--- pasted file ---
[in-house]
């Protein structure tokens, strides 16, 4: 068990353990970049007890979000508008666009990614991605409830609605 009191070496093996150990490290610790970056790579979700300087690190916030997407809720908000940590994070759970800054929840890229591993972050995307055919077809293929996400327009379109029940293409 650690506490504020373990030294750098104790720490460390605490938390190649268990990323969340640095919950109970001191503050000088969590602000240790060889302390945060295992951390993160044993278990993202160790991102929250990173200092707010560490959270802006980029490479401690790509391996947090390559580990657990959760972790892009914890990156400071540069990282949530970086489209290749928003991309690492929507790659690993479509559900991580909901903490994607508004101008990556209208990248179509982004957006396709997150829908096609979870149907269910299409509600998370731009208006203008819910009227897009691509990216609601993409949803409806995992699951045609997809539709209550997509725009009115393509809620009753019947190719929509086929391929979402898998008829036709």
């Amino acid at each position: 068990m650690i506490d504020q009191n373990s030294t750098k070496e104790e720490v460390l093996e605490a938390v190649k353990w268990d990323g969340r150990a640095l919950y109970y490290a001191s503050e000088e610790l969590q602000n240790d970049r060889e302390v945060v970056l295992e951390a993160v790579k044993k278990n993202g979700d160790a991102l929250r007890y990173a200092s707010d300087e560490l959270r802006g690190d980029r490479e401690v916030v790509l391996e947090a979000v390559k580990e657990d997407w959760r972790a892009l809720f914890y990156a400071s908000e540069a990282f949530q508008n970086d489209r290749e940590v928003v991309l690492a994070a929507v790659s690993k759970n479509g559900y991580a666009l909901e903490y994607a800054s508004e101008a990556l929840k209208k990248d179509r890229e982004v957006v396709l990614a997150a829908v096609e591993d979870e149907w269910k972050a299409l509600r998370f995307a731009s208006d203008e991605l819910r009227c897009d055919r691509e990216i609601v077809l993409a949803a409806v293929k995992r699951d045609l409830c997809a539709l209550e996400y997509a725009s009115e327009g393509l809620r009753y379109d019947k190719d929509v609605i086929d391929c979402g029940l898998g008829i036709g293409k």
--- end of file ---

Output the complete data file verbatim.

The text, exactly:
[in-house]
């Protein structure tokens, strides 16, 4: 068990353990970049007890979000508008666009990614991605409830609605 009191070496093996150990490290610790970056790579979700300087690190916030997407809720908000940590994070759970800054929840890229591993972050995307055919077809293929996400327009379109029940293409 650690506490504020373990030294750098104790720490460390605490938390190649268990990323969340640095919950109970001191503050000088969590602000240790060889302390945060295992951390993160044993278990993202160790991102929250990173200092707010560490959270802006980029490479401690790509391996947090390559580990657990959760972790892009914890990156400071540069990282949530970086489209290749928003991309690492929507790659690993479509559900991580909901903490994607508004101008990556209208990248179509982004957006396709997150829908096609979870149907269910299409509600998370731009208006203008819910009227897009691509990216609601993409949803409806995992699951045609997809539709209550997509725009009115393509809620009753019947190719929509086929391929979402898998008829036709």
């Amino acid at each position: 068990m650690i506490d504020q009191n373990s030294t750098k070496e104790e720490v460390l093996e605490a938390v190649k353990w268990d990323g969340r150990a640095l919950y109970y490290a001191s503050e000088e610790l969590q602000n240790d970049r060889e302390v945060v970056l295992e951390a993160v790579k044993k278990n993202g979700d160790a991102l929250r007890y990173a200092s707010d300087e560490l959270r802006g690190d980029r490479e401690v916030v790509l391996e947090a979000v390559k580990e657990d997407w959760r972790a892009l809720f914890y990156a400071s908000e540069a990282f949530q508008n970086d489209r290749e940590v928003v991309l690492a994070a929507v790659s690993k759970n479509g559900y991580a666009l909901e903490y994607a800054s508004e101008a990556l929840k209208k990248d179509r890229e982004v957006v396709l990614a997150a829908v096609e591993d979870e149907w269910k972050a299409l509600r998370f995307a731009s208006d203008e991605l819910r009227c897009d055919r691509e990216i609601v077809l993409a949803a409806v293929k995992r699951d045609l409830c997809a539709l209550e996400y997509a725009s009115e327009g393509l809620r009753y379109d019947k190719d929509v609605i086929d391929c979402g029940l898998g008829i036709g293409k």